• Google – Librarians may be the original search engine, but Google can still bring you lots of great ideas on any topic!

I may create Google slides or a YouTube playlist to go along with the activity.  I almost always have bookmarks for students who participate.  In addition, I may have a raffle or giveaway that ties in with our theme.

Here’s how we celebrated two of our three programs for January (one is coming up, and I’m planning!):

International Thank You Day

This lunch & learn was just for 6th grade. We began by watching a video from Time Magazine on why writing thank you notes is important.  We shared a fun picture book – Sallie Bee Writes a Thank-You Note – because picture books are for everyone, and then we learned the key elements of a thank you note from Emily Post. While we listened to a playlist of thank-you-themed songs on YouTube, students wrote notes using this cute template from Teachers Pay Teachers.

Thank you notes

Thesaurus Day actually has a great page about how to celebrate Thesaurus Day.  I purchased some cheap ($2.50) paperback thesauruses from my local Office Depot. You could get some donated or use ones in your collection or just use I paired these books with print-outs of song lyrics (including proper attribution, of course) and some books from our poetry collection.

We began by watching two videos offering different reasons to use a thesaurus:  one from a teacher about using words that are more interesting and complex and one featuring novelist Martin Amis discussing using a thesaurus to create more rhythmically pleasing writing.  Students then selected lyrics or a poem and rewrote them using the paperback thesaurus or as a resource. We chilled to a playlist of the songs that were “rewrite the lyrics” options.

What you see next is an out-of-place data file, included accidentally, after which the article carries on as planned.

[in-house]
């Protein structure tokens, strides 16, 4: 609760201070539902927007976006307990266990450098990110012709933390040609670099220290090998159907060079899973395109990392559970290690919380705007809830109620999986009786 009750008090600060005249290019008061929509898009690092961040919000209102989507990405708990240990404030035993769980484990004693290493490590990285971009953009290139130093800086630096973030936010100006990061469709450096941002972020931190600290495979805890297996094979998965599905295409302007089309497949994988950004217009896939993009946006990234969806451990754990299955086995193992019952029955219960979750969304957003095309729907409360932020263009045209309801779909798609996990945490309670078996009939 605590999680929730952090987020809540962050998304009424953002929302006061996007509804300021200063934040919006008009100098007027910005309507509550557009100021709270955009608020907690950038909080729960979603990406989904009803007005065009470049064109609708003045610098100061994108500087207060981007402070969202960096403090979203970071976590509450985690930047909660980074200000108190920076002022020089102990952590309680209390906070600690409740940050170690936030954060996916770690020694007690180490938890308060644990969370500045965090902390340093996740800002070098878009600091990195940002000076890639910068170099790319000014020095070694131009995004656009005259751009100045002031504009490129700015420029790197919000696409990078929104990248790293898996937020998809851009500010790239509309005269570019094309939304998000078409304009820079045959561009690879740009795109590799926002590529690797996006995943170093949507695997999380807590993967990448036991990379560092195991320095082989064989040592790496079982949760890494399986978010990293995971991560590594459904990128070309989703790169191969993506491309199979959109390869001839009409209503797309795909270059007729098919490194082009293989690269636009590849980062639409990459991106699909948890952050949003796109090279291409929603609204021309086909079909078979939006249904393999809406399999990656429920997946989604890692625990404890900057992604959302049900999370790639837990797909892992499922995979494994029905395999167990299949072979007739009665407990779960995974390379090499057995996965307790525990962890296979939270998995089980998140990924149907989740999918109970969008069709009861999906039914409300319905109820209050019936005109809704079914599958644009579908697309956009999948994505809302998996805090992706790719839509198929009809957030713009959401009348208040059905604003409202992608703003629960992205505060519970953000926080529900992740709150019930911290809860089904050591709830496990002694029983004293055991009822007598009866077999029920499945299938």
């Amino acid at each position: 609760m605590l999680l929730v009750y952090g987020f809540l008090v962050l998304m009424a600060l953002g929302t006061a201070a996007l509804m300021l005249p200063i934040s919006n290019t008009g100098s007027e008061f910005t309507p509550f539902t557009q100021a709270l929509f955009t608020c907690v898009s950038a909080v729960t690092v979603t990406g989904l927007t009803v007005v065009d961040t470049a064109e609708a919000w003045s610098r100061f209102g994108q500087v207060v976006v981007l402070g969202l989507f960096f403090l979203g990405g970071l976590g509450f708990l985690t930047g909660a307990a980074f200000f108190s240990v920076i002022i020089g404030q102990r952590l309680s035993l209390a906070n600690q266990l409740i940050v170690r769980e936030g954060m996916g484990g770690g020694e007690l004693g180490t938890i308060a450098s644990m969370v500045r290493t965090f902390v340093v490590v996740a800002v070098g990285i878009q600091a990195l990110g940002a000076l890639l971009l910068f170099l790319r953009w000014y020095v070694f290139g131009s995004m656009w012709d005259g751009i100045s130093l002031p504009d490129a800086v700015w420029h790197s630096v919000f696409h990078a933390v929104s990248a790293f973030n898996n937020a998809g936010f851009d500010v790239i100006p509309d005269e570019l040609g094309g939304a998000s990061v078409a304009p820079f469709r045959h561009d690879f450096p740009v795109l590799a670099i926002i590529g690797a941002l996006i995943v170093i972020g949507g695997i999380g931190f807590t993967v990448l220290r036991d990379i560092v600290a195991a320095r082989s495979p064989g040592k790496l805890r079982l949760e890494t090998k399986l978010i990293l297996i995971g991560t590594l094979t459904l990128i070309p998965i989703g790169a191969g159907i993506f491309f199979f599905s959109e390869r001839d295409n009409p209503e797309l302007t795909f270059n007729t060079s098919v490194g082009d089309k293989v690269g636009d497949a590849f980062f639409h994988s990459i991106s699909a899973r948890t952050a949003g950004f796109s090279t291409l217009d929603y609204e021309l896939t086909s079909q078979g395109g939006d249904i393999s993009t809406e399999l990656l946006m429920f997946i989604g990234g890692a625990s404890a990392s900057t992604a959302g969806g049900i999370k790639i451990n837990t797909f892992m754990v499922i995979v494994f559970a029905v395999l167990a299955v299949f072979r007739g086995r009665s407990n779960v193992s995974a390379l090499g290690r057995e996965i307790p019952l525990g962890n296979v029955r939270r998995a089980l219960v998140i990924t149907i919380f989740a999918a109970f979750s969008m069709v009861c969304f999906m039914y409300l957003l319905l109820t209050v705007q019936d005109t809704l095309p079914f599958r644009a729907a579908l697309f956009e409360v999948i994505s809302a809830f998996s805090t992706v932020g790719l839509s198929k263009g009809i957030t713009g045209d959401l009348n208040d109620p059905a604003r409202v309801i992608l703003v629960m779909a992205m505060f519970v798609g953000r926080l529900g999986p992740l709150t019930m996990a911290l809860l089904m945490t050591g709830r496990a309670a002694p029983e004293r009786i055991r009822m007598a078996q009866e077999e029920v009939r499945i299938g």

Step 4:  How do you promote?

Finally, how do you get the word out?  I love to use Canva to create promos.  Sometimes, others have already created materials for national day celebrations that I can use as a template.  Here are the promos for my three January lunch & learns:

I shared these in our school Learning Management System, Schoology, on social media (Instagram and Facebook), and in my weekly Smore newsletter.  I find it important to share with teachers and parents as well as with students to maximize participation.

Step 5:  Consider the return

I have had a lot of fun putting together these quick sessions. While many have been very popular with students (like Gingerbread House Day and Hanukkah lunch & learns in December), even the ones with only a few students attending have been fun and provided a great opportunity to bring students into the library.  Since I limit planning time to two hours tops and plan to reuse these programs, having even a few students attend is still good bang for my planning time buck.  Students have provided great feedback about the programs and regularly ask what and when our next lunch & learn will be!

Sherry Neal works as a middle school librarian in Atlanta, Georgia.

One comment

  1. Eryn

    Something that has helped my sensitive, perfectionist heart is this: Kids won’t remember the details. They’ll remember how I feel and how they feel. Celebrate the joy of reading and making WITH them.